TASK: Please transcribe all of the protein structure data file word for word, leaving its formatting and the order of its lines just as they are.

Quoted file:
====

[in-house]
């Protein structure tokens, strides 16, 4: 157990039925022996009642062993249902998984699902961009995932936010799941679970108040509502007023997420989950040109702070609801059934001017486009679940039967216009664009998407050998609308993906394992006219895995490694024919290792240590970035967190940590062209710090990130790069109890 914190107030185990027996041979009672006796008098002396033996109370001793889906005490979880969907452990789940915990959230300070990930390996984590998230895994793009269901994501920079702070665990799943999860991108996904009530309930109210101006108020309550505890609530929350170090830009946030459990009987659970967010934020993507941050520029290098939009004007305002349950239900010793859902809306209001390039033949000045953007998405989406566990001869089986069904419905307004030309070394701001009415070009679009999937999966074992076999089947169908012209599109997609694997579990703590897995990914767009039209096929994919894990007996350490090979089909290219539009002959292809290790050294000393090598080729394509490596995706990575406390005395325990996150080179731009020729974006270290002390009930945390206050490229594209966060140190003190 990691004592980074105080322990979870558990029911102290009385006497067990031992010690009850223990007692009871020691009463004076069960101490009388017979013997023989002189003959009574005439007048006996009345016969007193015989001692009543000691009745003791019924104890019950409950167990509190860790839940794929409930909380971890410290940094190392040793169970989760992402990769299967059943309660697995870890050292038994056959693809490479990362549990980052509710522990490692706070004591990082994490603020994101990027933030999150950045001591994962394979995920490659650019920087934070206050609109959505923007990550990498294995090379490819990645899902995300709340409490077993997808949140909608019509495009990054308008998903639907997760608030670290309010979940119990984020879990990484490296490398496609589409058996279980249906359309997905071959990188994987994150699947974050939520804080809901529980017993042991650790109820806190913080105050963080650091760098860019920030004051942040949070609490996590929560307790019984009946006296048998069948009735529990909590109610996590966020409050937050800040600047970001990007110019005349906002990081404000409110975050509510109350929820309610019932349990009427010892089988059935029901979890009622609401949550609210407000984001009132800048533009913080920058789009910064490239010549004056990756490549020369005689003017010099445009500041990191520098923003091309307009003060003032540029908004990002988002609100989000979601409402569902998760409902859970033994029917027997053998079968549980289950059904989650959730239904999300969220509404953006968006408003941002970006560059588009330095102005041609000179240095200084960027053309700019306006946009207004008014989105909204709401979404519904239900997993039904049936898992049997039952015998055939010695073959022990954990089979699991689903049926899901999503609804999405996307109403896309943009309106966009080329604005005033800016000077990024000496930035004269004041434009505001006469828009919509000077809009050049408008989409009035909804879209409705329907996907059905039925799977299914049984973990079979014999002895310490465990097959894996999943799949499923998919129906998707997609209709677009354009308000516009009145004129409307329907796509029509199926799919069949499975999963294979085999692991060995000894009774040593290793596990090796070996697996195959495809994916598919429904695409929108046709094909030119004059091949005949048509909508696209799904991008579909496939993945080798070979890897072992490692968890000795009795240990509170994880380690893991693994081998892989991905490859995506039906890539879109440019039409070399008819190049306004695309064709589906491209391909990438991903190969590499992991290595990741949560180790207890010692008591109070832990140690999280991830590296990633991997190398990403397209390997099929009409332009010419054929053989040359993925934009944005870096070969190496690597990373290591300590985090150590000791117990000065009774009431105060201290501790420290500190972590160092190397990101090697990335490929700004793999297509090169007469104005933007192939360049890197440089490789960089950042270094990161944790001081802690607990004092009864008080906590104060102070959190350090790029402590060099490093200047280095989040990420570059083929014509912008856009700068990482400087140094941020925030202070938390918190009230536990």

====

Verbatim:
[in-house]
């Protein structure tokens, strides 16, 4: 157990039925022996009642062993249902998984699902961009995932936010799941679970108040509502007023997420989950040109702070609801059934001017486009679940039967216009664009998407050998609308993906394992006219895995490694024919290792240590970035967190940590062209710090990130790069109890 914190107030185990027996041979009672006796008098002396033996109370001793889906005490979880969907452990789940915990959230300070990930390996984590998230895994793009269901994501920079702070665990799943999860991108996904009530309930109210101006108020309550505890609530929350170090830009946030459990009987659970967010934020993507941050520029290098939009004007305002349950239900010793859902809306209001390039033949000045953007998405989406566990001869089986069904419905307004030309070394701001009415070009679009999937999966074992076999089947169908012209599109997609694997579990703590897995990914767009039209096929994919894990007996350490090979089909290219539009002959292809290790050294000393090598080729394509490596995706990575406390005395325990996150080179731009020729974006270290002390009930945390206050490229594209966060140190003190 990691004592980074105080322990979870558990029911102290009385006497067990031992010690009850223990007692009871020691009463004076069960101490009388017979013997023989002189003959009574005439007048006996009345016969007193015989001692009543000691009745003791019924104890019950409950167990509190860790839940794929409930909380971890410290940094190392040793169970989760992402990769299967059943309660697995870890050292038994056959693809490479990362549990980052509710522990490692706070004591990082994490603020994101990027933030999150950045001591994962394979995920490659650019920087934070206050609109959505923007990550990498294995090379490819990645899902995300709340409490077993997808949140909608019509495009990054308008998903639907997760608030670290309010979940119990984020879990990484490296490398496609589409058996279980249906359309997905071959990188994987994150699947974050939520804080809901529980017993042991650790109820806190913080105050963080650091760098860019920030004051942040949070609490996590929560307790019984009946006296048998069948009735529990909590109610996590966020409050937050800040600047970001990007110019005349906002990081404000409110975050509510109350929820309610019932349990009427010892089988059935029901979890009622609401949550609210407000984001009132800048533009913080920058789009910064490239010549004056990756490549020369005689003017010099445009500041990191520098923003091309307009003060003032540029908004990002988002609100989000979601409402569902998760409902859970033994029917027997053998079968549980289950059904989650959730239904999300969220509404953006968006408003941002970006560059588009330095102005041609000179240095200084960027053309700019306006946009207004008014989105909204709401979404519904239900997993039904049936898992049997039952015998055939010695073959022990954990089979699991689903049926899901999503609804999405996307109403896309943009309106966009080329604005005033800016000077990024000496930035004269004041434009505001006469828009919509000077809009050049408008989409009035909804879209409705329907996907059905039925799977299914049984973990079979014999002895310490465990097959894996999943799949499923998919129906998707997609209709677009354009308000516009009145004129409307329907796509029509199926799919069949499975999963294979085999692991060995000894009774040593290793596990090796070996697996195959495809994916598919429904695409929108046709094909030119004059091949005949048509909508696209799904991008579909496939993945080798070979890897072992490692968890000795009795240990509170994880380690893991693994081998892989991905490859995506039906890539879109440019039409070399008819190049306004695309064709589906491209391909990438991903190969590499992991290595990741949560180790207890010692008591109070832990140690999280991830590296990633991997190398990403397209390997099929009409332009010419054929053989040359993925934009944005870096070969190496690597990373290591300590985090150590000791117990000065009774009431105060201290501790420290500190972590160092190397990101090697990335490929700004793999297509090169007469104005933007192939360049890197440089490789960089950042270094990161944790001081802690607990004092009864008080906590104060102070959190350090790029402590060099490093200047280095989040990420570059083929014509912008856009700068990482400087140094941020925030202070938390918190009230536990």